Couple of memories of being ‘frugal or needs must’….G’s mum bought second hand jerseys, my mum too, and unravelled and washed the wool and re-knit one for their children.
We ate a lot of rice meals and if there was some rice left over, it was spread out on a tray and put outside in the sun, then baked in the oven. Sprinkle some salt on and was a tasty treat. My parents were in concentration camps for 3 and a half years so food was never wasted and we had to eat everything on our plate before we left the table. An orange was a luxury as was an egg ! Bought warm coats from ‘Op shop’ and made coats for the kids.
G’s mum was a twin and one of 11 in a 3 bedroom house on the farm. She slept all her life, until she was married, on the verandah with her twin. In winter they put down a canvas blind and in summer there was a creeper on the verandah which provided a bit of shade. At one time there were 3 in the bed. Didn’t feel deprived as there were many in the same boat.
Also made soap for many years.
I read your latest blog. I'm slightly older than Barry - I was 80 last year - and can remember some things from 1939, including clearly my father's enlistment in August 1940. He had Huguenot French ancestors and (my mother later said) was disgusted by the 'Fall of France' in June, so the Aussies (and Kiwis and Canadians) set off to stiffen the opposition to the Nazis.
The thing about adversity (including economic stricture and consequent frugality) is that if everyone is in the same boat, nobody minds much. Being 'middle class' (in economic terms) is comfortable - we were all in it together. I've long held that you only need enough (money) - too little or too much makes you unhappy.
Both my parents worked in banks (rival banks) during the Great Depression and both stressed on us the dangers of debt. Dad used to say "Don't let the wool firms get their hooks into you; don't let them get a lien over your livestock. Neither of my parents would borrow money, hence in 1948 when everyone was buying new Holdens, they bought a 1937 Plymouth.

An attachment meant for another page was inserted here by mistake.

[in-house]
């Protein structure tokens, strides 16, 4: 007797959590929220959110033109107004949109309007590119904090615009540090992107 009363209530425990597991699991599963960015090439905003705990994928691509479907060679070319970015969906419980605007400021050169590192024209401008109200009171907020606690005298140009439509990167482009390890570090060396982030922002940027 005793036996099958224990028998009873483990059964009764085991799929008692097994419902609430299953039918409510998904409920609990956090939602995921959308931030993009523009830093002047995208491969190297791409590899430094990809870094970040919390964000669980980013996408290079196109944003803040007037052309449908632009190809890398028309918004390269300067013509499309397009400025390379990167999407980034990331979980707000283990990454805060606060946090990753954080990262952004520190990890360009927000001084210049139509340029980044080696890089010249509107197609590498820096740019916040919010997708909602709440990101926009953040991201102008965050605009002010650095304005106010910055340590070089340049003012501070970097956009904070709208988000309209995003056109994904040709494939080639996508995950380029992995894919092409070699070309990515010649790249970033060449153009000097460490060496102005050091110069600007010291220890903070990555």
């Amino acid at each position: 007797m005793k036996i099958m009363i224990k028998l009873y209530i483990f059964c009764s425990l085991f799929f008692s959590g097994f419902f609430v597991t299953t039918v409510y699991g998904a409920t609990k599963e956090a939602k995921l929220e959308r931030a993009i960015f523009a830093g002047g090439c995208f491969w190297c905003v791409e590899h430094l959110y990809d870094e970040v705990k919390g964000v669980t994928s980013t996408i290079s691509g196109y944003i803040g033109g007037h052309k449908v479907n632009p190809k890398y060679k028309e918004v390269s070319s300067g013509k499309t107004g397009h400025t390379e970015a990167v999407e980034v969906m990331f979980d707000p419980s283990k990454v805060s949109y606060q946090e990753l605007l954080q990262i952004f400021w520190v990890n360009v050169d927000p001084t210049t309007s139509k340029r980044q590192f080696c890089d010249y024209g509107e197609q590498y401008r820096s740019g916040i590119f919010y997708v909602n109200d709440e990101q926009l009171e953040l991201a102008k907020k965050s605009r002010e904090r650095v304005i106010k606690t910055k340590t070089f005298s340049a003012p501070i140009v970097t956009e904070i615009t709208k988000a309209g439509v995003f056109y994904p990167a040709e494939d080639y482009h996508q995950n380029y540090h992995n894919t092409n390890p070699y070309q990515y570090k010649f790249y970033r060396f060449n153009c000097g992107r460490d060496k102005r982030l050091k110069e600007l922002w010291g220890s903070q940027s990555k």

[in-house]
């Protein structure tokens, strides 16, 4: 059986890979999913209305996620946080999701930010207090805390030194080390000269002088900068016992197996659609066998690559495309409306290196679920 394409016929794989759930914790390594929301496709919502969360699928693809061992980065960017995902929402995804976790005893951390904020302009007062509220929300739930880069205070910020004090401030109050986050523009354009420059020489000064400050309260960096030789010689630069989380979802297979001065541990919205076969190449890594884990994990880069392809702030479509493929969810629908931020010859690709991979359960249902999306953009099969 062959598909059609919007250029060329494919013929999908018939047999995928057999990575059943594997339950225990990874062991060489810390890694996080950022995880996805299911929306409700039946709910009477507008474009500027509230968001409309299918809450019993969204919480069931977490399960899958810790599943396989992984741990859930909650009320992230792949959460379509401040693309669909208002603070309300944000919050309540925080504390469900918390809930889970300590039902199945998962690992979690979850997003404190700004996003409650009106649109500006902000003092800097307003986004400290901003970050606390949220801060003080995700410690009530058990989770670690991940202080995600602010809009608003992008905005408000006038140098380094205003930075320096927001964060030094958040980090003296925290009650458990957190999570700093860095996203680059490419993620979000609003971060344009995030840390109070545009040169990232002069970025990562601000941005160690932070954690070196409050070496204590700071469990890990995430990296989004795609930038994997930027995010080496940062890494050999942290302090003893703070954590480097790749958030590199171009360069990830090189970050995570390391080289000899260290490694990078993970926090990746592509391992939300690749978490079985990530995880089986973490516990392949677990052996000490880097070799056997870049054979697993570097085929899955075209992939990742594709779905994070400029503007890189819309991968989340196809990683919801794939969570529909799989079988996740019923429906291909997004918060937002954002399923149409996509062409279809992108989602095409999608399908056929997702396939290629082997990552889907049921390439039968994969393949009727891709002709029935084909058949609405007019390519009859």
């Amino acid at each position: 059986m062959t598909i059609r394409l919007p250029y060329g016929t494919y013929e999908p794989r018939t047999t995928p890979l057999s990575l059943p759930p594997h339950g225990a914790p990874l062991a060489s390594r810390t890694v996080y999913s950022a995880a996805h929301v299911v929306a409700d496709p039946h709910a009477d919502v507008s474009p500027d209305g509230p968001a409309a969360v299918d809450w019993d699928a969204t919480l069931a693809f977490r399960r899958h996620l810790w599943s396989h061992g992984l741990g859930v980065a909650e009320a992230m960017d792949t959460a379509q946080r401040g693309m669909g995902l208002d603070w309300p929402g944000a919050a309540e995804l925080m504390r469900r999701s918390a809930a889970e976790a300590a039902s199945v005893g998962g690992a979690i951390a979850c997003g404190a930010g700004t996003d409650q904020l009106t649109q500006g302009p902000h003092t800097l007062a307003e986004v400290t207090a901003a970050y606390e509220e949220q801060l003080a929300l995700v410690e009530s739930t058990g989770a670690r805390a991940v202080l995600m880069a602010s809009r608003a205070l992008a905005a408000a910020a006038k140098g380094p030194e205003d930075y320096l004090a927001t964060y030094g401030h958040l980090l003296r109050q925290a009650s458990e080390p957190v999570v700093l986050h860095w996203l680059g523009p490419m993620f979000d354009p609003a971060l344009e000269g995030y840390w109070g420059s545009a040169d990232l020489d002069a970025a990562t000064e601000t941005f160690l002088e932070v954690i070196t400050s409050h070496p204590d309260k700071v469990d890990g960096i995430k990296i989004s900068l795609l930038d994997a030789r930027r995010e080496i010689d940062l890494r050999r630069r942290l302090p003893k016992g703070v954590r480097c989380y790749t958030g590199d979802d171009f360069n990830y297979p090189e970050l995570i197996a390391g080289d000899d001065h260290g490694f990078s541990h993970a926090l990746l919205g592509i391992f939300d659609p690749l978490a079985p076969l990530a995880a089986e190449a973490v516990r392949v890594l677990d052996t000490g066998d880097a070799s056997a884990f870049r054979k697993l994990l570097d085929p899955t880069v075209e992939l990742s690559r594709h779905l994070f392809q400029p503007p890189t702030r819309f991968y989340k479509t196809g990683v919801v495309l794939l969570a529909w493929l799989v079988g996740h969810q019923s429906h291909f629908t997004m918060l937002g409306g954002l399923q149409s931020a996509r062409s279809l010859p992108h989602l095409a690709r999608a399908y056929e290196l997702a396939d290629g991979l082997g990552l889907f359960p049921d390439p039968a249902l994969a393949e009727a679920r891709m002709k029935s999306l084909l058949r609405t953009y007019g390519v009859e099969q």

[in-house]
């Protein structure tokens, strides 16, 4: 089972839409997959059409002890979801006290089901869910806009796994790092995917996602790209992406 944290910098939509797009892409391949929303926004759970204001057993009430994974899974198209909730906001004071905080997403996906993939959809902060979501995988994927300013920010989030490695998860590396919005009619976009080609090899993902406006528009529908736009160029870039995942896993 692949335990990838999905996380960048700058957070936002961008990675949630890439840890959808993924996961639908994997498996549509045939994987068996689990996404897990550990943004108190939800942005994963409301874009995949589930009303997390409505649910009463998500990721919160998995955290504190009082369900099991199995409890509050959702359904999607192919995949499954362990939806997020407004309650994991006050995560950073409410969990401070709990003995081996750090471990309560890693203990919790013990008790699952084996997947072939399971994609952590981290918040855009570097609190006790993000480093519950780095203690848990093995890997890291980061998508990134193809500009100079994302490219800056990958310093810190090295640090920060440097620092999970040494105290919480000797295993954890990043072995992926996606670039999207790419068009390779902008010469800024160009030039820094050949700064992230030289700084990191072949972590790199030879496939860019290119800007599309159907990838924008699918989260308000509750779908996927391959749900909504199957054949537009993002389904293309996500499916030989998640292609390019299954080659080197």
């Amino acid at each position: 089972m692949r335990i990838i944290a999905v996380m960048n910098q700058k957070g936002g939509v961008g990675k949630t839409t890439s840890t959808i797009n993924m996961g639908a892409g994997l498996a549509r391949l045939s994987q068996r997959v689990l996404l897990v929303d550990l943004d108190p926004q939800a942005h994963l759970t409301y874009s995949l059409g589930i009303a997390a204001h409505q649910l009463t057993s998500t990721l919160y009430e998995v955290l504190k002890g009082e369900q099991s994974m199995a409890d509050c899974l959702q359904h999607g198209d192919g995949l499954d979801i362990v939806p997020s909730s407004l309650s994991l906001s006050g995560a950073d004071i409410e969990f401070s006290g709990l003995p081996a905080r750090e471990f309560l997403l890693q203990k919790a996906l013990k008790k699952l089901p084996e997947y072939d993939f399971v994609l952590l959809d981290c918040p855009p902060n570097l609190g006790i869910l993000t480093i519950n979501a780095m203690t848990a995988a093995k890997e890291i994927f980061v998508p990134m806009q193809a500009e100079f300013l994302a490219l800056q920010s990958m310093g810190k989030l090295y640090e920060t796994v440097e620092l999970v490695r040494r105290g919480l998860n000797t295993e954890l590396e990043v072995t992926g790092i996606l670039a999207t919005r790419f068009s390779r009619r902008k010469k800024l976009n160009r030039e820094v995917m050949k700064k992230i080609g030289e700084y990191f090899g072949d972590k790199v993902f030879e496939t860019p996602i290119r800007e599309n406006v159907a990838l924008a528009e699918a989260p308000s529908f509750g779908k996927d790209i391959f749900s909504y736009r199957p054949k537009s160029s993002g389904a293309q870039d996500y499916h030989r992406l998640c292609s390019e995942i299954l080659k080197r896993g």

During the war, I remember stick-on soles for shoes and toe- and heel clips. Later I had hand-me-down uniforms for boarding school. We lived in a town from 1945 until 1950 and In 1947 my brother (older) got a paper round. Father said he would pay half if my brother paid off the other half from his earnings, which he did. The newsagent was also the bike shop. I never had a new bike until my current family gave me one so I could ride with my teenage children.
I enjoyed reading about your experiences. D also had me turning collars and resewing sheets. I admit I no longer do either.
What your blog does remind me off is the housing shortage in Sydney after the war. Mum and Dad had a flat in Bondi Junction when I was born. The landlady did not like babies and, when I was about six weeks old, she relet the flat when Mum was out shopping. She put our belongings on the landing. Mum spent the day in the park waiting for Dad to come home from work. She had the cat in a string bag. We did not find a home for about a year. Instead we did what today they call surfcouching. At one friend’s home, I slept in a bottom drawer placed on the floor. Finally, a friend of Dad’s family rented them a sub
Comment from BarryS - I had a friend during my late teens. He and his wife were struggling financially and had their first baby sleeping in the bottom drawer - the family joke was that when the baby cried they shut the drawer!
Enjoy your blogs immensely and yes I too have a frugality story. My Grandfather was an engineer at the Manawatu Knitting Mills and maybe that is where I got my inventiveness. I still miss him and would love to have a chat now that I have been through life.
But during the depression as a Xmas gift my Grandfather received from his work a roll of navy coloured cloth. With this my Grandmother was able to sew an entire outfit for each of their 5 children at the time. Same pattern with variations for gender and of course to fit the 3 to 16 year olds.
Needless to say that clothing myself and siblings was always done by Mum to make us different. Mum (smallest) hated those ‘same same’ clothes.
I get the impression that some of the frugal habits of our forebears are still alive and well today. And I also wonder if the children of today could benefit from reading this series of blogs on making do. bls